7. Anonymous says:

    Actually, Jeff – that’s a perfect example for the IE vs the other browsers post – The kryptonite lock was designed against valid keys. They didn’t test it against an invalid key – a bic ballpoint pen.

  8. Anonymous says:

    I was viewing it more as security. Something built with security in mind. But yes you are correct, that is a better example, but still makes you wonder, you know engineers, designers, of that lock had that same pen in their hands probably on a daily basis, from concept to creation, yet the flaw was never discovered until after release.

    P.S. Congrats on the MSDN Magazine article this month. Even though I have read it before 😉 I had to chuckle when a coworker with whom I have told to read the blogs, pointed to it and asked me if I read it yet.

  9. Anonymous says:

    Jeff, when did you read that article?

    Admittedly it’s a riff on stuff I’ve posted before, but…

  10. Anonymous says:

    Hah well I guess your right again, I never read that article word for word ever.

    Just pieces of it here and there in your blog.

    The first paragraph you various sites you go to. No suprise there you mention those sites in your posts before. And your 20 years with MS was another post, along with the super balls.

    Second paragraph where you started working in the industry, another post I think the one where you were talking about your interview, also you have mentioned Carnegie-Mellon from the 4th before, you were a Unix Mainframe kind of guy. The 3rd paragraph is pretty much this post http://blogs.msdn.com/larryosterman/archive/2004/04/09/110488.aspx

    Hmm The mouse paragraph I do not remember you bloggin about. The dev machines, might nit be the same machines, I remember you posting about them before not sure exactly where. The Dehydrated water http://blogs.msdn.com/larryosterman/archive/2004/04/07/109118.aspx

    However with a lot more detail.

    So I guess you are correct I never seen the article as it is printed in its entirety before, I have seen the article and much more.

    Funny how a regular reader of your blog, can glance at another one of your articles and instantly recognise it. I really seriously thought I read it before. I guess you also get to know some of the personalities of your readers by their posts as well. I may not agree with everything you post about but you do make sense.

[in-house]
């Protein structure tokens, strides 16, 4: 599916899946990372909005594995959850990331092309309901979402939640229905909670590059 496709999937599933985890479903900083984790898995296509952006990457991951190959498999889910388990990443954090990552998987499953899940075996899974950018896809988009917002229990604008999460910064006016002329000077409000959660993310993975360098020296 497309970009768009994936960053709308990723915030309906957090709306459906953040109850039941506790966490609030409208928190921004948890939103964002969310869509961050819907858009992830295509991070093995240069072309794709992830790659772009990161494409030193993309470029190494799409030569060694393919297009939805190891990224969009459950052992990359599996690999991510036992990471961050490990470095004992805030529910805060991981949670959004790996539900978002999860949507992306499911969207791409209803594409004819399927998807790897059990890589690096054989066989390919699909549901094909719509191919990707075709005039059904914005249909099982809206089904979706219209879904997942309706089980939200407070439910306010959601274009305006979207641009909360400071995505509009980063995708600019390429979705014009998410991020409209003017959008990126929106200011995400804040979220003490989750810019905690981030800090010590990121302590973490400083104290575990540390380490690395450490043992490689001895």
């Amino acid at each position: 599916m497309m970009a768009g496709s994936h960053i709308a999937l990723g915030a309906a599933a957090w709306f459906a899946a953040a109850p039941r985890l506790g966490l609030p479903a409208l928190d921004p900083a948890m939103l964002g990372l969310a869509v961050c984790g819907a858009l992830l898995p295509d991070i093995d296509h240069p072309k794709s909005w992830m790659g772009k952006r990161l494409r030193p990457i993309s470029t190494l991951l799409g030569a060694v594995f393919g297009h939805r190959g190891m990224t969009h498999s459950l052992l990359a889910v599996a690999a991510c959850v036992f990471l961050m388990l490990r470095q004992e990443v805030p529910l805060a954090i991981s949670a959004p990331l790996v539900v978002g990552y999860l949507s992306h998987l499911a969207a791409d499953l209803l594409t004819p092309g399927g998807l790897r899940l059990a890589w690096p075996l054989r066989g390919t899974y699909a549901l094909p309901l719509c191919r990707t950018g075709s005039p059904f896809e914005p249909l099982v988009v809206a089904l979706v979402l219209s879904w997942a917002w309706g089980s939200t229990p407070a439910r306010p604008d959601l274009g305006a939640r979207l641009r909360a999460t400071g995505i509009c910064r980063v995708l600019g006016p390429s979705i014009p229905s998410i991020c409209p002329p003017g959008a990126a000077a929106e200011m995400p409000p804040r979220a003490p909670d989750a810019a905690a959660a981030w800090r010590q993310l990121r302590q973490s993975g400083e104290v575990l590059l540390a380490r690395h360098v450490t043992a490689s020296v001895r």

11. Anonymous says:

    Oh yeah and when looking back on your blog there was something I forgot about, I Robot, you should see it when it comes out. It follows Asimov’s Laws, however it follows along the Book Robots and Empire where he introduced a 4th law. The 4th law is..

    A robot may not injure humanity, or, through inaction, allow humanity to come to harm

    What is I agree subject to interperetation and while me and another fellow geek were discussing I Robot over beer he pointed out If a robot recognised Hitler for what they were would this law allow that robot to try and prevent that even if it meant the death of Hitler. So anyway you should see it form your own opinion come back here and blog it 😉

  12. Anonymous says:

    Back on topic, Comparing Apache2 to IIS 6 is not at all fair. IIS has reached a point where the codebase contains very little in the way of security holes, because it is now several years old. Apache2 on the other hand is brand new, only a couple of years. And as such it is filled with problems.

    Apache1.3 has a mature codebase that is far more secure. In terms of security vulnerabilities, a comparison between Apache1.3 and IIS 6 would be much more fair.

    Isn’t it interesting how whenever a comparison like this is released, the open source product is always one that would hardly ever be used in the real world by a sysadmin who knows his stuff?